Colorado law is clear that a separate public policy wrongful discharge claim is not available where the statute at issue provides a wrongful discharge remedy. See, e.g., Smith v. Colorado Interstate Gas Co., 777 F. Supp. 854, 858 (D.Colo.1991) (applying Colorado law); Gamble v. Levitz Furniture Co., 759 P.2d 761, 766 (Colo.Ct.App.1988). Section 660(c), 29 U.S.C., under which the plaintiff filed her retaliatory discharge claim with the OSHA, has been held to provide such a remedy.[3]Corbin v. Sinclair Mktg., Inc., 684 P.2d 265, 267 (Colo.Ct.App.1984). Accordingly, the plaintiff may not base her public policy wrongful discharge claim on alleged retaliation for filing an OSHA report.

In Martin Marietta Corp. v. Lorenz, 823 P.2d 100 (Colo.1992), the Colorado Supreme Court addressed the elements of a public policy wrongful discharge claim. Plaintiff argues that because the court did not there state a requirement that there be no other statutory remedy, the plaintiff has stated a valid claim. Lorenz, however, affirmed the doctrine as it had been applied by the Colorado Court of Appeals, with only a slight modification that is irrelevant to this issue.[4]Id. at 109. Lorenz did not change the law with respect to the unavailability of a public policy wrongful discharge claim for relief where there is an available statutory remedy.

Accordingly IT IS ORDERED that:

 
(1) Defendant's motion for partial summary judgment is granted; and
 
(2) The parties and their counsel are ordered to meet and confer within five days of this order in a good faith attempt to settle the case without further litigation, expense or delay. The parties *75 shall report to this court in writing with in eight days of this order, stating the results of their settlement negotiations and whether a conference before a Magistrate Judge or some other alternative dispute resolution proceeding would facilitate settlement.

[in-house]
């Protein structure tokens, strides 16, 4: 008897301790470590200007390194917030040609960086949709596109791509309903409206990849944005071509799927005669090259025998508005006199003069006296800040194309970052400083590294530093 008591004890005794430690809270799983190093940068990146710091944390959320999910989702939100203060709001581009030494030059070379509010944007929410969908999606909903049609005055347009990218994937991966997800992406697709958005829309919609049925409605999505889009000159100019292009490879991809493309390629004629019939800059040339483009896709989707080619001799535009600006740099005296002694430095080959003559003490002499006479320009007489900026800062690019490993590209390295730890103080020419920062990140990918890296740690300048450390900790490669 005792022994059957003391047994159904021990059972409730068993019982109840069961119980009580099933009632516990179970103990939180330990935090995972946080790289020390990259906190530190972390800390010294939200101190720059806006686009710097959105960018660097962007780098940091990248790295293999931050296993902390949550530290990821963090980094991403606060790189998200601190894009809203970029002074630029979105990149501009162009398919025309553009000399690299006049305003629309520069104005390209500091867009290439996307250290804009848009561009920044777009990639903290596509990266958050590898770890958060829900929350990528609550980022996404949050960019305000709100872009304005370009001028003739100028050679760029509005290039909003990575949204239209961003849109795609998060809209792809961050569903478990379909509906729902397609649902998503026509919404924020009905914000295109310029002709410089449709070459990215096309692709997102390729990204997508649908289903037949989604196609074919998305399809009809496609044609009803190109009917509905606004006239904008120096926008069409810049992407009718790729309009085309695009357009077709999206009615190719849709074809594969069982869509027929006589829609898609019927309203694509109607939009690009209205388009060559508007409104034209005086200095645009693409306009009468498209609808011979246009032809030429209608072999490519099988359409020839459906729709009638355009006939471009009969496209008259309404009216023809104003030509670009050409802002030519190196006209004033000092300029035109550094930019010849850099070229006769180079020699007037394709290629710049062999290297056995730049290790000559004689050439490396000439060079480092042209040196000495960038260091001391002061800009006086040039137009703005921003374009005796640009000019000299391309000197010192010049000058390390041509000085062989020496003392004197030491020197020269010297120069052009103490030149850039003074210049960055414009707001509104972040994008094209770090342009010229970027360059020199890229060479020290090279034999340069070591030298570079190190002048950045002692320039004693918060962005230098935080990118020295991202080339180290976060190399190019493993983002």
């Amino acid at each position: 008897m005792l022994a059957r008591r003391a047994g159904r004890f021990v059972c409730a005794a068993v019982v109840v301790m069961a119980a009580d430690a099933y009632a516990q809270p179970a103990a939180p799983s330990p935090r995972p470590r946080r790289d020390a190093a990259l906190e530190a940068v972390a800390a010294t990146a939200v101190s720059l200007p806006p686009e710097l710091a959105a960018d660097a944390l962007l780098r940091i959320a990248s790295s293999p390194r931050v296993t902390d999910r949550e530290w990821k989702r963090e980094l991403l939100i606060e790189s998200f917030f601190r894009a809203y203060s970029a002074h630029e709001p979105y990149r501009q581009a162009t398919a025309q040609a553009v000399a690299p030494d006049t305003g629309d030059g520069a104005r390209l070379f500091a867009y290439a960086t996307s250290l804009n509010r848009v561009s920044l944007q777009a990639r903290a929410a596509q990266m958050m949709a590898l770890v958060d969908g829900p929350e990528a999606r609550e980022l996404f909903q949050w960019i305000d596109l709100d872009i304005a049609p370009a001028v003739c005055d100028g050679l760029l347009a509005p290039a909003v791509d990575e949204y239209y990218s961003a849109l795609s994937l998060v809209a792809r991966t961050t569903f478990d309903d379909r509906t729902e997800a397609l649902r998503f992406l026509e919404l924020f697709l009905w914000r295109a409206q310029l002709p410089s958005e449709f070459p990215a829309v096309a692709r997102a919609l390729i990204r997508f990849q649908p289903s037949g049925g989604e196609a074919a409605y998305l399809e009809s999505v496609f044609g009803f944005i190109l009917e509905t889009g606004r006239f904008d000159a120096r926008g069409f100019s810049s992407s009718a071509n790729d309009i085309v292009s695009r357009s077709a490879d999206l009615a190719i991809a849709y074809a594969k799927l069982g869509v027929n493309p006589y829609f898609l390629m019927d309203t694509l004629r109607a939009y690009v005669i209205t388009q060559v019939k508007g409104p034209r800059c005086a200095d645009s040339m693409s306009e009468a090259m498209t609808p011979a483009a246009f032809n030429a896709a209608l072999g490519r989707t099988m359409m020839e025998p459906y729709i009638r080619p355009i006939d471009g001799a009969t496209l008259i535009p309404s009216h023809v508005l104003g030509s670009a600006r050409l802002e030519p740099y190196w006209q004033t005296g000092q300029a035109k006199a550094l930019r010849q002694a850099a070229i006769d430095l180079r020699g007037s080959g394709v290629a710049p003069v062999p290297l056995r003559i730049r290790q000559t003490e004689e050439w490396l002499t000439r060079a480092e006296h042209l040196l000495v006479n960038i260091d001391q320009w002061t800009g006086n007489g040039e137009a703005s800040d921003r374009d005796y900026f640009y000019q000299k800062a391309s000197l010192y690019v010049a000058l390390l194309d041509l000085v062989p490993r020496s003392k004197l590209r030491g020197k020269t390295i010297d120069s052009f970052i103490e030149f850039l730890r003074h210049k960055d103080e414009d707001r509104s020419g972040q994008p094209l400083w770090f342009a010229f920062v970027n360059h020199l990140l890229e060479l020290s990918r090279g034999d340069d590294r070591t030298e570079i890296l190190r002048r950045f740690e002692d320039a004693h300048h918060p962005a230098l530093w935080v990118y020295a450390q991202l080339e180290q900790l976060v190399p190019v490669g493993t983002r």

NOTES

[1] Plaintiff asserts that the material was hydrogen selenide.

[2] Defendant does not move for summary judgment to the extent that the plaintiff's claim is based on having filed a claim for worker's compensation.

[3] Section 660(c) provides in pertinent part:

(1) No person shall discharge or in any manner discriminate against any employee because such employee has filed any complaint or instituted or caused to be instituted any proceeding under or relating to this Act

....

(2) Any employee who believes that he has been discharged or otherwise discriminated against by any person in violation of this section may ... file a complaint with the Secretary alleging such discrimination.... If upon ... investigation, the Secretary determines that the provisions of this subsection have been violated, he shall bring an action in any appropriate United States District Court against such person.

[4] The Colorado Supreme Court added a requirement that the employee show that the employer was aware that the employee's failure to comply with an order was based on the employee's belief that the order violated a legal duty of the employer or a right or privilege of the employee. 823 P.2d at 109.